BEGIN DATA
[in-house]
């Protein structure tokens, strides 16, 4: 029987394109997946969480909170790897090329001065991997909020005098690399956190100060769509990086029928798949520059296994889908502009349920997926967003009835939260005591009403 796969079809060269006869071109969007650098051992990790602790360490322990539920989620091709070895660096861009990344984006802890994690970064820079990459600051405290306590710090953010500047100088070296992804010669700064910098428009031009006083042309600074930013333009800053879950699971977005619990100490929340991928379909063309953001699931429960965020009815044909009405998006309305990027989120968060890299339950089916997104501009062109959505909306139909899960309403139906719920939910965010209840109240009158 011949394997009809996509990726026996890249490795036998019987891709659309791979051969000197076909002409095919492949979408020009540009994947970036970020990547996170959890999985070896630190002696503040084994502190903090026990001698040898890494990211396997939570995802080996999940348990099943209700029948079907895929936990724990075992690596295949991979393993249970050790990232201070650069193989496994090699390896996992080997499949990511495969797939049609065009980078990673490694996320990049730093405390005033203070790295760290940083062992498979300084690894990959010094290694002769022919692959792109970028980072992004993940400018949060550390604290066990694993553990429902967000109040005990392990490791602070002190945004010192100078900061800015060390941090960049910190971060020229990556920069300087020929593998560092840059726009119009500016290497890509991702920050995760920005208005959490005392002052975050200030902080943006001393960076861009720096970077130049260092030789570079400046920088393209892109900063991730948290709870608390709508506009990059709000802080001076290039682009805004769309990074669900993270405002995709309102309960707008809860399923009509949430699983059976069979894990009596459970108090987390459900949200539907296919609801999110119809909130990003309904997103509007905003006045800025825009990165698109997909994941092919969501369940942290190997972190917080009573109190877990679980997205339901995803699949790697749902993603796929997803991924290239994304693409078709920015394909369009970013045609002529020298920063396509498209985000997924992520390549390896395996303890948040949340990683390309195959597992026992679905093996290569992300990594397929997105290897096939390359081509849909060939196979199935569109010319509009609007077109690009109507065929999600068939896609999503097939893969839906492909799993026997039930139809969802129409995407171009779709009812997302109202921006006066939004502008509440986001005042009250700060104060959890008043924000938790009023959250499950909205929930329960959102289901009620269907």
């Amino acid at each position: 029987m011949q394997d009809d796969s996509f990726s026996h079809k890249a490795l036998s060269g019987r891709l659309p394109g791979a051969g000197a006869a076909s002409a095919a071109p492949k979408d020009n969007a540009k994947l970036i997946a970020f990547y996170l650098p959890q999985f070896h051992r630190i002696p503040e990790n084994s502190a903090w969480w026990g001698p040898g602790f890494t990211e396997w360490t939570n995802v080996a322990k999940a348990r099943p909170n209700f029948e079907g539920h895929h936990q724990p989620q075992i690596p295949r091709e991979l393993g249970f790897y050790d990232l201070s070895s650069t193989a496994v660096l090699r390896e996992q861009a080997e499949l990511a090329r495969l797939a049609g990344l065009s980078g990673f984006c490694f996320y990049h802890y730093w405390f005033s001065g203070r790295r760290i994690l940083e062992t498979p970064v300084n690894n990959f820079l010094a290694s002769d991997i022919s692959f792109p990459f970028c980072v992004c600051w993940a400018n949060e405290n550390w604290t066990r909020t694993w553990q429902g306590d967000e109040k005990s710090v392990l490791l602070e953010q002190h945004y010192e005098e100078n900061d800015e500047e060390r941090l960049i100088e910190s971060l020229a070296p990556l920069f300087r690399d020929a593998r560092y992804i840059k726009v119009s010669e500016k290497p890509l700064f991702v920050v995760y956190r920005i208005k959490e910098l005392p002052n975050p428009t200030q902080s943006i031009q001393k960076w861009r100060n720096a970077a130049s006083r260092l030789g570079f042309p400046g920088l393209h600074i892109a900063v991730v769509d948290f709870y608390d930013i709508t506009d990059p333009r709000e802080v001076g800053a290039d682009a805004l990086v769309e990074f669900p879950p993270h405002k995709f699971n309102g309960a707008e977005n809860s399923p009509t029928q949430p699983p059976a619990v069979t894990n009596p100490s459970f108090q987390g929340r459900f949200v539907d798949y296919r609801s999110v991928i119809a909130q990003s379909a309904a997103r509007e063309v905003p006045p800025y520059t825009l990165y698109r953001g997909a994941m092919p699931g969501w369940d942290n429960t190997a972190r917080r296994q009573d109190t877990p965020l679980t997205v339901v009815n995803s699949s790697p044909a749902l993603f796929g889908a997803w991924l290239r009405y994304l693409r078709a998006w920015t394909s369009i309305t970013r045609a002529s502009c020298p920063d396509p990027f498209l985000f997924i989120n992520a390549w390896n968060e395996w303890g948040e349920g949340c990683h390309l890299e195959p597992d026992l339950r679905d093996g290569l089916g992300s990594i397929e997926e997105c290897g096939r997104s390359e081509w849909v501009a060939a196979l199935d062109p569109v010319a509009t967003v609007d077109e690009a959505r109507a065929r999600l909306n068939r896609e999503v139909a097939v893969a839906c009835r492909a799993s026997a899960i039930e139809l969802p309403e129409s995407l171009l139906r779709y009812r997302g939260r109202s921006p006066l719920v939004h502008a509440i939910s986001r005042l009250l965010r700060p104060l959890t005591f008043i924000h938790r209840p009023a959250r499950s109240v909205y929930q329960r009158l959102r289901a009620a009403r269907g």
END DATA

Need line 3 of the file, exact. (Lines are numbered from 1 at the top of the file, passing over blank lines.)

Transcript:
């Amino acid at each position: 029987m011949q394997d009809d796969s996509f990726s026996h079809k890249a490795l036998s060269g019987r891709l659309p394109g791979a051969g000197a006869a076909s002409a095919a071109p492949k979408d020009n969007a540009k994947l970036i997946a970020f990547y996170l650098p959890q999985f070896h051992r630190i002696p503040e990790n084994s502190a903090w969480w026990g001698p040898g602790f890494t990211e396997w360490t939570n995802v080996a322990k999940a348990r099943p909170n209700f029948e079907g539920h895929h936990q724990p989620q075992i690596p295949r091709e991979l393993g249970f790897y050790d990232l201070s070895s650069t193989a496994v660096l090699r390896e996992q861009a080997e499949l990511a090329r495969l797939a049609g990344l065009s980078g990673f984006c490694f996320y990049h802890y730093w405390f005033s001065g203070r790295r760290i994690l940083e062992t498979p970064v300084n690894n990959f820079l010094a290694s002769d991997i022919s692959f792109p990459f970028c980072v992004c600051w993940a400018n949060e405290n550390w604290t066990r909020t694993w553990q429902g306590d967000e109040k005990s710090v392990l490791l602070e953010q002190h945004y010192e005098e100078n900061d800015e500047e060390r941090l960049i100088e910190s971060l020229a070296p990556l920069f300087r690399d020929a593998r560092y992804i840059k726009v119009s010669e500016k290497p890509l700064f991702v920050v995760y956190r920005i208005k959490e910098l005392p002052n975050p428009t200030q902080s943006i031009q001393k960076w861009r100060n720096a970077a130049s006083r260092l030789g570079f042309p400046g920088l393209h600074i892109a900063v991730v769509d948290f709870y608390d930013i709508t506009d990059p333009r709000e802080v001076g800053a290039d682009a805004l990086v769309e990074f669900p879950p993270h405002k995709f699971n309102g309960a707008e977005n809860s399923p009509t029928q949430p699983p059976a619990v069979t894990n009596p100490s459970f108090q987390g929340r459900f949200v539907d798949y296919r609801s999110v991928i119809a909130q990003s379909a309904a997103r509007e063309v905003p006045p800025y520059t825009l990165y698109r953001g997909a994941m092919p699931g969501w369940d942290n429960t190997a972190r917080r296994q009573d109190t877990p965020l679980t997205v339901v009815n995803s699949s790697p044909a749902l993603f796929g889908a997803w991924l290239r009405y994304l693409r078709a998006w920015t394909s369009i309305t970013r045609a002529s502009c020298p920063d396509p990027f498209l985000f997924i989120n992520a390549w390896n968060e395996w303890g948040e349920g949340c990683h390309l890299e195959p597992d026992l339950r679905d093996g290569l089916g992300s990594i397929e997926e997105c290897g096939r997104s390359e081509w849909v501009a060939a196979l199935d062109p569109v010319a509009t967003v609007d077109e690009a959505r109507a065929r999600l909306n068939r896609e999503v139909a097939v893969a839906c009835r492909a799993s026997a899960i039930e139809l969802p309403e129409s995407l171009l139906r779709y009812r997302g939260r109202s921006p006066l719920v939004h502008a509440i939910s986001r005042l009250l965010r700060p104060l959890t005591f008043i924000h938790r209840p009023a959250r499950s109240v909205y929930q329960r009158l959102r289901a009620a009403r269907g």